You are here:  Home  >  Data Blogs | Information From Enterprise Leaders  >  Current Article

Biologically Inspired Intelligence Is Foundation Of AI-One's Platform

By   /  August 27, 2012  /  No Comments

Biologically inspired intelligence. That impressive catchphrase is used by ai-one – but what does it mean?

“The idea is that our technology works as the human brain does,” says Olin Hyde, vp of business development at the vendor. “And the idea of the business is to make it easy for developers to build intelligent apps. We want them to embed AI (artificial intelligence) into every device.” The hope is to empower developers to build applications to extract intelligence from content, to analyze and discover meaningful patterns, by making AI easy.

The issue with AI, he says, is that the way it’s traditionally been approached doesn’t correspond to how the human brain works as much as it is “based on some fancy math that was discovered in the 18th and 19th centuries.” But people were intelligent long before then, learning contextually from patterns, gaining knowledge dynamically through a series of associations, building understanding autonomically without models. Guided by that foundational idea, ai-one looks to what it calls the holo (whole) semantic (meaning) data space (the dynamic area into which information is fed).

The holosemantic data space (HSDS) that provides complex AI with reasoning and learning capability operates offers answers to questions you may not know you want to ask, the company says. Or, as Hyde explains, think of it as providing answers when you don’t know just what you are looking for, thanks to relating pieces of information together, dynamically, without any prior knowledge to inform it: Say a government agency wants to understand international terrorist communications over Twitter. Obviously, a terrorist group is not going to come right out and say it will plant an explosive at a particular coordinate.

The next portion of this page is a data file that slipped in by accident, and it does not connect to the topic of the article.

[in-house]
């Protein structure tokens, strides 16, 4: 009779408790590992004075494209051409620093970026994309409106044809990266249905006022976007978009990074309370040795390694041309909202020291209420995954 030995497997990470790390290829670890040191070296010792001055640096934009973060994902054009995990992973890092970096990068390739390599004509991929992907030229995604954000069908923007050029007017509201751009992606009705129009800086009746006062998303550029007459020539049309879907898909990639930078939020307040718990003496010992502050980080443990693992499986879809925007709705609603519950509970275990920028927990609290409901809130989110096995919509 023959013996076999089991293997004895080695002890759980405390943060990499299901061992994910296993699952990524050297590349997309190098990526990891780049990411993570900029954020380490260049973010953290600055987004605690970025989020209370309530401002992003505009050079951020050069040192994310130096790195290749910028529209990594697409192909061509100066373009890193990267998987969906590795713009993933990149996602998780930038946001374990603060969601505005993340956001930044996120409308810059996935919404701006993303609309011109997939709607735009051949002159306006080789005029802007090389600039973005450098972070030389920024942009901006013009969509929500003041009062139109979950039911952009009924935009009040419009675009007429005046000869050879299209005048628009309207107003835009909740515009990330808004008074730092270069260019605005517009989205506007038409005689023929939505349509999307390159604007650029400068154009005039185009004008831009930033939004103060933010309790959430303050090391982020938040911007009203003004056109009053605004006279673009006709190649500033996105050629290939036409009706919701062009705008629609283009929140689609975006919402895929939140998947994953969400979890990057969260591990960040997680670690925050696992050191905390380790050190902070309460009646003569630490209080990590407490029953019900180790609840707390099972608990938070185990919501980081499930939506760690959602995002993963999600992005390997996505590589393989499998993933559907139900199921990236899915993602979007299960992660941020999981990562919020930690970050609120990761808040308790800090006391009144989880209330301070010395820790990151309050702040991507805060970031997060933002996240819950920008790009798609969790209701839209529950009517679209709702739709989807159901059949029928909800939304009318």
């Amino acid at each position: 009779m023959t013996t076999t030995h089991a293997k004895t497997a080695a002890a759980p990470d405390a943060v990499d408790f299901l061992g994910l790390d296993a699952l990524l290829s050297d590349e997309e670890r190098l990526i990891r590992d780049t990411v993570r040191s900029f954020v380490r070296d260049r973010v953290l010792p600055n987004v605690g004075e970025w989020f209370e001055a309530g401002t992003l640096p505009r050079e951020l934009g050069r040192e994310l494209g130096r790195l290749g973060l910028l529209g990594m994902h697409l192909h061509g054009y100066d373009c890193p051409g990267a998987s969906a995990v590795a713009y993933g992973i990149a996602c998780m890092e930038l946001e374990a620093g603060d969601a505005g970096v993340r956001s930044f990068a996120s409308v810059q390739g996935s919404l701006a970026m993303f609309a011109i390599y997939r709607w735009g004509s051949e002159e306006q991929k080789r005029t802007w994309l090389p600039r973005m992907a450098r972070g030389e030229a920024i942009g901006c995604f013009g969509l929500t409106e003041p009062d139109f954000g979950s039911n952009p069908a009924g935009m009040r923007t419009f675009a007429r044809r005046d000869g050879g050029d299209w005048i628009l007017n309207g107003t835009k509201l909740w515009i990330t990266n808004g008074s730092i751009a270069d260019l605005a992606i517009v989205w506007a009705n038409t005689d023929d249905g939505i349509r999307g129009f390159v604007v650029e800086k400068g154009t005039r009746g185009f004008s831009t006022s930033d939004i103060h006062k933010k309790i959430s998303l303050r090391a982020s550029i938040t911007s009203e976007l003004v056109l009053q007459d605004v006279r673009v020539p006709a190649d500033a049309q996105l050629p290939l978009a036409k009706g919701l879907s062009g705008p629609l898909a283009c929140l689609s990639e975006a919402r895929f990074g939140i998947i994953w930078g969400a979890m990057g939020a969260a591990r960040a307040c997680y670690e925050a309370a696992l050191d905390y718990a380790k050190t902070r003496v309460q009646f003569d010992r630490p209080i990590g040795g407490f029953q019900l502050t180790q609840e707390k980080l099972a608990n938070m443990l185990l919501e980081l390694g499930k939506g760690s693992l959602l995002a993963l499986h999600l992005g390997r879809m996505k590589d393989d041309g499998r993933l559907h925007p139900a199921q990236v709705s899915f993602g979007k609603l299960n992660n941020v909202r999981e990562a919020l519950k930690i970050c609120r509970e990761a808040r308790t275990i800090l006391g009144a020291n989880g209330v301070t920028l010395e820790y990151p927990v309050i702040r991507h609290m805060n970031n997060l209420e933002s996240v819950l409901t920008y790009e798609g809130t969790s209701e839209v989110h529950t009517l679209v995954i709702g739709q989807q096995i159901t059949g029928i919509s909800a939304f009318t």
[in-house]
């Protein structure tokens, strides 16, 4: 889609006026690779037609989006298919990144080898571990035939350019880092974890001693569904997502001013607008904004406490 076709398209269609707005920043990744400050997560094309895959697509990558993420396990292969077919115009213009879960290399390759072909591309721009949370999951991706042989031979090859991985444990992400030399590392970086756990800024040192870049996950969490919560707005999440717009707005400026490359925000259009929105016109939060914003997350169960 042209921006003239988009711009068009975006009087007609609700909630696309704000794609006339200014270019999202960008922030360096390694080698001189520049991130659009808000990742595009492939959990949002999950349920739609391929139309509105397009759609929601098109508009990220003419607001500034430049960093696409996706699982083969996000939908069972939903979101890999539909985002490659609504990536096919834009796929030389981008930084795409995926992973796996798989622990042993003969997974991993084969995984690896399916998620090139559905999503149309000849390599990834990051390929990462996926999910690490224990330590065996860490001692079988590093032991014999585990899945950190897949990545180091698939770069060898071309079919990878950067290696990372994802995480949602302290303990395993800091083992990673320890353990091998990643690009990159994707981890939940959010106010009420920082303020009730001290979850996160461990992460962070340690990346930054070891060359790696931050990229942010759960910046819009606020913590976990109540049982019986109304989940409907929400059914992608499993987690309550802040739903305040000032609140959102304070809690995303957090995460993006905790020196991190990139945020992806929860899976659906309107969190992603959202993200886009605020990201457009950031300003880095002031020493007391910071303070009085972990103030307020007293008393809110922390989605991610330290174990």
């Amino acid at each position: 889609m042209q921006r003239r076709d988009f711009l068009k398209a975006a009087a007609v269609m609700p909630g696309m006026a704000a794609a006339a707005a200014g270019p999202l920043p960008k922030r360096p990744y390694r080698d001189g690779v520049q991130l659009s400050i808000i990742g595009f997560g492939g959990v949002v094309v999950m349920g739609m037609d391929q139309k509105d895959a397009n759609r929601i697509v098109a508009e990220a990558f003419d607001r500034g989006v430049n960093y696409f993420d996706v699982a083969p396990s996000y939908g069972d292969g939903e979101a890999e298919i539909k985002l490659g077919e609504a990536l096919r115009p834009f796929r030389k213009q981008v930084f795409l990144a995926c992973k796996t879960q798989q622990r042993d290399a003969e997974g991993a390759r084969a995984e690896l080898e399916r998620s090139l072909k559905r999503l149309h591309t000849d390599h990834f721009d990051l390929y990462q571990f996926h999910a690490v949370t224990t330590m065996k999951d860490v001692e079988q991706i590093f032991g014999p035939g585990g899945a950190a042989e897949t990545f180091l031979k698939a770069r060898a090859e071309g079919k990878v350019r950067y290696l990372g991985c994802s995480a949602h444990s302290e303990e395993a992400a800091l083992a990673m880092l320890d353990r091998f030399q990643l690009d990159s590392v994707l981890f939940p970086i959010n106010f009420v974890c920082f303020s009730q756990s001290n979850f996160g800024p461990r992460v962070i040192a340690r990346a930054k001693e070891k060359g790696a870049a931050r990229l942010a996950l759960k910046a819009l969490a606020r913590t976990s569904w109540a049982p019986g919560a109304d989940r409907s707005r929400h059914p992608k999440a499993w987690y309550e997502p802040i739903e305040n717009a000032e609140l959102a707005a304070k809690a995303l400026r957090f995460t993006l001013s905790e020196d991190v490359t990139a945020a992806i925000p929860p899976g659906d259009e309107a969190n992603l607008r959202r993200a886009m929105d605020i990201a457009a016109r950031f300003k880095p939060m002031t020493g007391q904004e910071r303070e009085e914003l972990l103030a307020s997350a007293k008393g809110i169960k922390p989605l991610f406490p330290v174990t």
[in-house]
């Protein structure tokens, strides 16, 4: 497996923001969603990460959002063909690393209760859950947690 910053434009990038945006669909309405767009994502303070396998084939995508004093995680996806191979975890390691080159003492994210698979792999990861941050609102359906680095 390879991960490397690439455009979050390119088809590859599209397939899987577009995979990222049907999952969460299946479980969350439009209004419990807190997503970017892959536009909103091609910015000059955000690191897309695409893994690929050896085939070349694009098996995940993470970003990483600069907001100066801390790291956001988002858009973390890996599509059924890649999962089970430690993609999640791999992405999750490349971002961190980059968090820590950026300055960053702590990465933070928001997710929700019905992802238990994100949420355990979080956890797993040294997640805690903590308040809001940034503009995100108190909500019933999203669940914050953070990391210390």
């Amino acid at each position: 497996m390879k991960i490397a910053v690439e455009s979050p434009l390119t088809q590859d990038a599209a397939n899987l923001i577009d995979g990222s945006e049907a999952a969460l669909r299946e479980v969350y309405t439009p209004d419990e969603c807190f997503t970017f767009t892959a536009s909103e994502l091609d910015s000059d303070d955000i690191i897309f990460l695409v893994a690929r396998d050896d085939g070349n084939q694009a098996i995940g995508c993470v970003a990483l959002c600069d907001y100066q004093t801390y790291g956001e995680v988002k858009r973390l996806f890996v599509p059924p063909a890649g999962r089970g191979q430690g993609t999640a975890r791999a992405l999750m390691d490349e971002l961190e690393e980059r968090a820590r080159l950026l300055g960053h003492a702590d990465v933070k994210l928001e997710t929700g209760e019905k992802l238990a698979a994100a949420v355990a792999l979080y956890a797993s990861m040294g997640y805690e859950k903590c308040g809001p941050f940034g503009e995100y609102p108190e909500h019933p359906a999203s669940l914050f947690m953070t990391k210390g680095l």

“They will speak in code. So you know the problem, but not what question to ask to solve the problem. So you feed Twitter data into the HSDS and let us build all those relationships and we tell you what questions to ask,” he says. And it’s the anomalies that are outside the normal pattern – the talk about baseball coming from someone in Afghanistan, for example – that raise red flags. “Why would that person be talking about American sports on Twitter? It’s a targeting term,” Hyde says.

Topic-Mapper For Text

ai-one wants the capabilities it’s developed to serve a range of purposes, which is why its focus is on continuing to enhance and license its core technology for others to use. Its primary offering that is available now is its Topic-Mapper machine-learning API, which is AI-optimized for the unique grammar of text and unstructured data. The first version was a 32-bit API but the new Version 2 migrates to the cloud as a 64-bit API. “It has a theoretical capacity of 20,000 times greater than the total corpus of human knowledge,” says Hyde.